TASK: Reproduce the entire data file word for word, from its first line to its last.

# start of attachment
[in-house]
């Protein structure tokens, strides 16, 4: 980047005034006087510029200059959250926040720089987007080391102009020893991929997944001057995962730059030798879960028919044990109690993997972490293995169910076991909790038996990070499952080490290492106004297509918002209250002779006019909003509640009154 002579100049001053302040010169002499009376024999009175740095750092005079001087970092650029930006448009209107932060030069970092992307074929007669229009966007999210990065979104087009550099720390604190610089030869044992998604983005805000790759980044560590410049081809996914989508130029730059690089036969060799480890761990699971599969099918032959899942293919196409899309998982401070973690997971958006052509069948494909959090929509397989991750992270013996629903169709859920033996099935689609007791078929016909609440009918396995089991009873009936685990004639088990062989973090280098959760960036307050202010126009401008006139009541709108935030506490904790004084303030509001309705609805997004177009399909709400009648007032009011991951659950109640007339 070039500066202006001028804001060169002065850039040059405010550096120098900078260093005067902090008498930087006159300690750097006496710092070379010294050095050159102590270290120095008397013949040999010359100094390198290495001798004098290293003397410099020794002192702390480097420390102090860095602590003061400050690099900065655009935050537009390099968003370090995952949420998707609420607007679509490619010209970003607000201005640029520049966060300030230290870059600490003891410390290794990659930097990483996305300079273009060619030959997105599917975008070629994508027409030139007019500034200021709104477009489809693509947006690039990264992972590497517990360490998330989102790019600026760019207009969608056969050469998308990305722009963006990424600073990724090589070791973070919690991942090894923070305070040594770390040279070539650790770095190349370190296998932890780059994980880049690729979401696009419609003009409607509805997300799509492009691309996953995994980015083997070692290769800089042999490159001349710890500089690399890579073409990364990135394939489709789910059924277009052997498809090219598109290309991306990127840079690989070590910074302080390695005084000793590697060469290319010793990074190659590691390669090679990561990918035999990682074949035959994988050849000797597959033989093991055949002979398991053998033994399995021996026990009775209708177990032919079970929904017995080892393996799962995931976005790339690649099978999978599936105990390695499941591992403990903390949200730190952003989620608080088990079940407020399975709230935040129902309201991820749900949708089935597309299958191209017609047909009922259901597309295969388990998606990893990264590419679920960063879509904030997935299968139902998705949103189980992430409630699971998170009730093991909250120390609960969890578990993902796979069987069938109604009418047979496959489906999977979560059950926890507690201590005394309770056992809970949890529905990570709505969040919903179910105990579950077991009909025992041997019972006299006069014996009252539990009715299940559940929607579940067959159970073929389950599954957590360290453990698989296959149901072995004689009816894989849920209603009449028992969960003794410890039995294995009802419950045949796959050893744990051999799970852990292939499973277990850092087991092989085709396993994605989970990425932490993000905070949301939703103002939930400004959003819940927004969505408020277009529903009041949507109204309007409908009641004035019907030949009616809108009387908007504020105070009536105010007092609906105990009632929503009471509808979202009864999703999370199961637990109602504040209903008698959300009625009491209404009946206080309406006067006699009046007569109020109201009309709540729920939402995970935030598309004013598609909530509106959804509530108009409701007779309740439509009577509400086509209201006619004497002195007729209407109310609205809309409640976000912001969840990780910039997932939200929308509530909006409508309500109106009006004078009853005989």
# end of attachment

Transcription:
[in-house]
């Protein structure tokens, strides 16, 4: 980047005034006087510029200059959250926040720089987007080391102009020893991929997944001057995962730059030798879960028919044990109690993997972490293995169910076991909790038996990070499952080490290492106004297509918002209250002779006019909003509640009154 002579100049001053302040010169002499009376024999009175740095750092005079001087970092650029930006448009209107932060030069970092992307074929007669229009966007999210990065979104087009550099720390604190610089030869044992998604983005805000790759980044560590410049081809996914989508130029730059690089036969060799480890761990699971599969099918032959899942293919196409899309998982401070973690997971958006052509069948494909959090929509397989991750992270013996629903169709859920033996099935689609007791078929016909609440009918396995089991009873009936685990004639088990062989973090280098959760960036307050202010126009401008006139009541709108935030506490904790004084303030509001309705609805997004177009399909709400009648007032009011991951659950109640007339 070039500066202006001028804001060169002065850039040059405010550096120098900078260093005067902090008498930087006159300690750097006496710092070379010294050095050159102590270290120095008397013949040999010359100094390198290495001798004098290293003397410099020794002192702390480097420390102090860095602590003061400050690099900065655009935050537009390099968003370090995952949420998707609420607007679509490619010209970003607000201005640029520049966060300030230290870059600490003891410390290794990659930097990483996305300079273009060619030959997105599917975008070629994508027409030139007019500034200021709104477009489809693509947006690039990264992972590497517990360490998330989102790019600026760019207009969608056969050469998308990305722009963006990424600073990724090589070791973070919690991942090894923070305070040594770390040279070539650790770095190349370190296998932890780059994980880049690729979401696009419609003009409607509805997300799509492009691309996953995994980015083997070692290769800089042999490159001349710890500089690399890579073409990364990135394939489709789910059924277009052997498809090219598109290309991306990127840079690989070590910074302080390695005084000793590697060469290319010793990074190659590691390669090679990561990918035999990682074949035959994988050849000797597959033989093991055949002979398991053998033994399995021996026990009775209708177990032919079970929904017995080892393996799962995931976005790339690649099978999978599936105990390695499941591992403990903390949200730190952003989620608080088990079940407020399975709230935040129902309201991820749900949708089935597309299958191209017609047909009922259901597309295969388990998606990893990264590419679920960063879509904030997935299968139902998705949103189980992430409630699971998170009730093991909250120390609960969890578990993902796979069987069938109604009418047979496959489906999977979560059950926890507690201590005394309770056992809970949890529905990570709505969040919903179910105990579950077991009909025992041997019972006299006069014996009252539990009715299940559940929607579940067959159970073929389950599954957590360290453990698989296959149901072995004689009816894989849920209603009449028992969960003794410890039995294995009802419950045949796959050893744990051999799970852990292939499973277990850092087991092989085709396993994605989970990425932490993000905070949301939703103002939930400004959003819940927004969505408020277009529903009041949507109204309007409908009641004035019907030949009616809108009387908007504020105070009536105010007092609906105990009632929503009471509808979202009864999703999370199961637990109602504040209903008698959300009625009491209404009946206080309406006067006699009046007569109020109201009309709540729920939402995970935030598309004013598609909530509106959804509530108009409701007779309740439509009577509400086509209201006619004497002195007729209407109310609205809309409640976000912001969840990780910039997932939200929308509530909006409508309500109106009006004078009853005989």